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BREXIT.


Phil Perry
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  • 4 weeks later...

So Boris won the election, Labour got trounced. What will happen with Brexit? Where is Scotland going?

 

I hope they get something sorted out soon because my wife and I are going to the UK and France in June.

 

What I really need is for the pound to fall from it's present high value, so I can buy at a better rate, I haven't looked at the Euro yet.

 

 

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I would guess that Brtain leaves the EU by Jan 31 on the current deal, although Northen Ireland (or at least the DUP) would feel somewhat betrayed and I think BJ is happy to sacrifice Northern Ireland from the union to achieve his aim.

 

Scotland are going to be submitting the case for independence and I think that BJ is right to reject it; they had a vote a few years ago and decided to stay. When you stay in a country, you stay through thick and thin. But, I think it is the constitution is overhauled and treat the UK as a country with individual states (i.e. they federate) rather than the half-baked union it is today.

 

Britain will enter a transition period, which, apart from a bit more paperwork for people movement (for some reason Brits will have to get a foreign driver permit to drive in the EU, but on my Victorian licence, I won't need one). I hope the UK stays with the EASA, but for some reason, the European Court of Justice is seen as the fount of all evil, so it may not happen (also, why they included Euratom withdrawl perplexes me - just shows how bonkas Theresa May really is).

 

Yenn - I would imagine that the £ will strengthen a little - Economic stagnation has been mainly about the uncertainty of what is happening; Once that is over and businesses can plan, then the wheels start spinning again. However, there are serious headwind risks and I will see a lot of volatility in the £. As Britain enters a transition period, it starts to messy process of trade talks. Already messrs Macron and Merkel are talking tough.. and as the markets perceive the likelihood of a good trade deal or otherwise materialising, the £ will shift accordingly. And if the withdrawal agreement negotiations, even with BJ are anything to go by, it will be a rollecoaster still. Even when Britain exits the EU, Brexit will really have just started. I would imagine the £ will hold or climb slightly.. on a day by day basis you will get fluctuation, esp on and around withdrawal date, but I think as the challenges and cracks appear in the negotiation of the trade agreement, it will be a rocky ride for the £.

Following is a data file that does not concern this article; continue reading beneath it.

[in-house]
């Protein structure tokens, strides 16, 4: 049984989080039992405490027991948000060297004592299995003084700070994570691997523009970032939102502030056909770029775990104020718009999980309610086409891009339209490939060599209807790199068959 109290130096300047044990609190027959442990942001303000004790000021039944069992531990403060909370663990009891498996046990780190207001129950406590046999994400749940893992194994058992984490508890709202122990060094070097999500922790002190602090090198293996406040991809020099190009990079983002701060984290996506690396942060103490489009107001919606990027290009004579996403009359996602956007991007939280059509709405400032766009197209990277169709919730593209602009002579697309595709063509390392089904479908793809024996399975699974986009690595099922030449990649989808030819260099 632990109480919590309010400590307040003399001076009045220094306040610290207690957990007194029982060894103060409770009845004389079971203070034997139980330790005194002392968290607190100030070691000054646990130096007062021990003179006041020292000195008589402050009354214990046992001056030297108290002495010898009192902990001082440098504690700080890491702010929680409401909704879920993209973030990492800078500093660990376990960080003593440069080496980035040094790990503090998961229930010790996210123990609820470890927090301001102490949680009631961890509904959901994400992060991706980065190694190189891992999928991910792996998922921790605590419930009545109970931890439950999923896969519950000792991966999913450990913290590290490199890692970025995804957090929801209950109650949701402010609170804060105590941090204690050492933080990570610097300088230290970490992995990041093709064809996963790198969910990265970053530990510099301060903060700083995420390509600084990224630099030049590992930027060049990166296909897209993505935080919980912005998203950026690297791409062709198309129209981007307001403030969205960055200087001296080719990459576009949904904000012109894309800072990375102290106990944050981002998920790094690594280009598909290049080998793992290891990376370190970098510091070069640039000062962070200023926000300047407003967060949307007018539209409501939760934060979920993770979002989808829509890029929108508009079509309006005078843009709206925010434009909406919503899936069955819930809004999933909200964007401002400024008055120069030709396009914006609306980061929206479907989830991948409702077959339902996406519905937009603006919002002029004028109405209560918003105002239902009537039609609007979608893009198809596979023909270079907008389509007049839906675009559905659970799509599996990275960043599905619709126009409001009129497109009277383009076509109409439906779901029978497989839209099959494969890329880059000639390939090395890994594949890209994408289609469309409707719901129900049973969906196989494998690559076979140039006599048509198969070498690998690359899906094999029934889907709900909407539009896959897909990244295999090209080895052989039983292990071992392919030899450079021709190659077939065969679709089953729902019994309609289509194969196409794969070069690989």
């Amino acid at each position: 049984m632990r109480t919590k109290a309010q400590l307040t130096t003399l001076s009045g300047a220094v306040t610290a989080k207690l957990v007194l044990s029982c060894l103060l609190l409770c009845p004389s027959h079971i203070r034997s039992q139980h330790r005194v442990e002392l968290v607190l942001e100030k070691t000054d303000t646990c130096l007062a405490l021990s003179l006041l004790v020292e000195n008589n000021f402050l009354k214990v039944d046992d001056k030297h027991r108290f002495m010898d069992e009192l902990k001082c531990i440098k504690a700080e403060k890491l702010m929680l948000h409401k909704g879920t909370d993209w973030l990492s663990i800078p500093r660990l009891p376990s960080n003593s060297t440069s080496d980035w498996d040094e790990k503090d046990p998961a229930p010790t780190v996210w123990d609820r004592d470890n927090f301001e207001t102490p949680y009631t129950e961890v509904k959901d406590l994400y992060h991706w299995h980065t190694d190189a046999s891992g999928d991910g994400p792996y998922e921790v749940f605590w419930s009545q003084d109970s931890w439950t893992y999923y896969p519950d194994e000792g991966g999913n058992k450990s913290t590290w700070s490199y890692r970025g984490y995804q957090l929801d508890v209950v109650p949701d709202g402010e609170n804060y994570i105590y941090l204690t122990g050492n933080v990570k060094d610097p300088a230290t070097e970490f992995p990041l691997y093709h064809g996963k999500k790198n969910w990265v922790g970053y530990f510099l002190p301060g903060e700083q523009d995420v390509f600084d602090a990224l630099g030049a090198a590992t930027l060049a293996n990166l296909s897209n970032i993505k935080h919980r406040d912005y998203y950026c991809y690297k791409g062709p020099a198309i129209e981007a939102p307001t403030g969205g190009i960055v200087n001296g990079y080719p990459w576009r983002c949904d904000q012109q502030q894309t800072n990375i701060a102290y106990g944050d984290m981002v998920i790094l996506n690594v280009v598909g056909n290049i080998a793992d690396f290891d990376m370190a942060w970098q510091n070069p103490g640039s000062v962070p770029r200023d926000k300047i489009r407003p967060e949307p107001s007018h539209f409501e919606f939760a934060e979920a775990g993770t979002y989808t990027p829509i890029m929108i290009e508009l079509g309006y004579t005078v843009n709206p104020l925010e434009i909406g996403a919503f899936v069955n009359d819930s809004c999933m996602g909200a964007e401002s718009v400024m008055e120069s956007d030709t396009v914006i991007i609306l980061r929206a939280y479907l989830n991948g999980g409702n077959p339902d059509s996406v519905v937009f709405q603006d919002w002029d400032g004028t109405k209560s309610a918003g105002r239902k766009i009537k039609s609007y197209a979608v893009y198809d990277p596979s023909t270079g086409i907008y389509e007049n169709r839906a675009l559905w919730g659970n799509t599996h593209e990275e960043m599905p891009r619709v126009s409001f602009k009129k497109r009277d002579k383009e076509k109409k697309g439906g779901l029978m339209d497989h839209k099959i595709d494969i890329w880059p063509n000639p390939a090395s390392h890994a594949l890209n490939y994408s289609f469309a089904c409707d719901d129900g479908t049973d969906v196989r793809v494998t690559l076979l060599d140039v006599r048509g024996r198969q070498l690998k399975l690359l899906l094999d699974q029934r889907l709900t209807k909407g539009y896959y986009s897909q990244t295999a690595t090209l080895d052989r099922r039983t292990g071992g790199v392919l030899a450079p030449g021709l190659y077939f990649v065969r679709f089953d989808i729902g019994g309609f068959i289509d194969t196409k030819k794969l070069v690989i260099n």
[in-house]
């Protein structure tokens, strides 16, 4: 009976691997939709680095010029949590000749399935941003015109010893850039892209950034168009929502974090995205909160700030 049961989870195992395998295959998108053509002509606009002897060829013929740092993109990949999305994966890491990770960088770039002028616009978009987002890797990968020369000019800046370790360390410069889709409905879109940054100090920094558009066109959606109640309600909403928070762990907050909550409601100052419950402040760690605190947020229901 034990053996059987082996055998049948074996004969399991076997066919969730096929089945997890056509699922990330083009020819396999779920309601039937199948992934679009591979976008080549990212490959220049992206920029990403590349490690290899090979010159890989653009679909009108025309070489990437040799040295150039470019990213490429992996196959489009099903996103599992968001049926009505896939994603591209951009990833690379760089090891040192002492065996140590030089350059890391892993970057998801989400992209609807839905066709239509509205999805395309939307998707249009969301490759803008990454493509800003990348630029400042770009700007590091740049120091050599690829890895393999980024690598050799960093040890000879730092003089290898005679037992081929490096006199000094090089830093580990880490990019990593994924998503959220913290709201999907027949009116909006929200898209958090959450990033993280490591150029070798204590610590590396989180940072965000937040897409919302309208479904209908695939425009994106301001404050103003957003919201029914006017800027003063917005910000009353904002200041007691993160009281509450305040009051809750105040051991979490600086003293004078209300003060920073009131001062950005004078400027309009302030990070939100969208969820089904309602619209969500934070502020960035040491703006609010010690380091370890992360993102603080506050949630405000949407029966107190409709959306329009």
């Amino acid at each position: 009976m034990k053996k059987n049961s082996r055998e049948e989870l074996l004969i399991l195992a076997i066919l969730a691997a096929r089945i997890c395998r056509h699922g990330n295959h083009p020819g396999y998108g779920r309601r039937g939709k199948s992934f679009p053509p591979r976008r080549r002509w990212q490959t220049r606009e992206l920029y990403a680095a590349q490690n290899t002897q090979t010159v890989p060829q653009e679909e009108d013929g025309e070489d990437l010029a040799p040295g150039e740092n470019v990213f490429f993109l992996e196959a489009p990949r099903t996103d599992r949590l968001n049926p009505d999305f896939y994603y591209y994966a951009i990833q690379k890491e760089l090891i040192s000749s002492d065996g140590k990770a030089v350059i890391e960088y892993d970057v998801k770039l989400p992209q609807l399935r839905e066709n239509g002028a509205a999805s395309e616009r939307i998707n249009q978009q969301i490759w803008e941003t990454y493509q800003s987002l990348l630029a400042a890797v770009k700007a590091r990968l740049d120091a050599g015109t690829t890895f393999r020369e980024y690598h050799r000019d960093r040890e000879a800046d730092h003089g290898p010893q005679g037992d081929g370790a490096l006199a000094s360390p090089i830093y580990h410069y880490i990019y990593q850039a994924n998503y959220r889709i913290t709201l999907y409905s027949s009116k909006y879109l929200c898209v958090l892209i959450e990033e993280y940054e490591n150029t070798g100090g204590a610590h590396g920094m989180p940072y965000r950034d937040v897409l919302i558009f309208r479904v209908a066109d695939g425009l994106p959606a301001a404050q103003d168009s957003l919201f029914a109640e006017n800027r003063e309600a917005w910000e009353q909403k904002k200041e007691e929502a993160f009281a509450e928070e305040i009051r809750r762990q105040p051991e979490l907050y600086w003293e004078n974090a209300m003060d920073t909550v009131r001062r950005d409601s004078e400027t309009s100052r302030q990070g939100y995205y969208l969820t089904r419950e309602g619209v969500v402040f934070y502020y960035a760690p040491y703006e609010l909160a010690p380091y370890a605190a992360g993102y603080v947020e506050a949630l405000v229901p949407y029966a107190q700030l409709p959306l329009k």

If you have time in your schedule, let me know - would be good to meet up..

 

 

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Somerset, that's not too far from Wales and Bristol area.

 

I reckon a lot of Scots would want to go it alone, and what fun that would be. A hard border to England would not be in the Scots best interest, it would be what is going to happen between Northern Ireland and Eire, I suppose.

 

What if the Welsh wanted to tag along?

 

 

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The political difference between Wales and Scotland is that Wales has been as much a part of Britain since 1282, when the death of Llywelyn ap Gruffudd led to the conquest of the Principality of Wales by King Edward I of England. Wales became part of the Kingdom of Great Britain in 1707 and then the United Kingdom in 1801. Scotland was an independent nation until,again in 1707  Scotland entered into a political union with the Kingdom of England on 1 May 1707 to create the new Kingdom of Great Britain.

 

So Scotland is part of Great Britain by political decision, and can leave if it is the will of he people. Wales is part of Great Britain by ancient conquest and, like Yorkshire, Essex or Devon, can't just declare itself independent.

 

 

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Scotland was a political unions - no doubt. In fact, as I recall, it was James II of Scotland that was invited to be the King of England and Wales as James I that led to the Union. So, it effect. it was a reverse po;itical union. And while it was a political union, that doesn't autmoatically grant a policital cessation.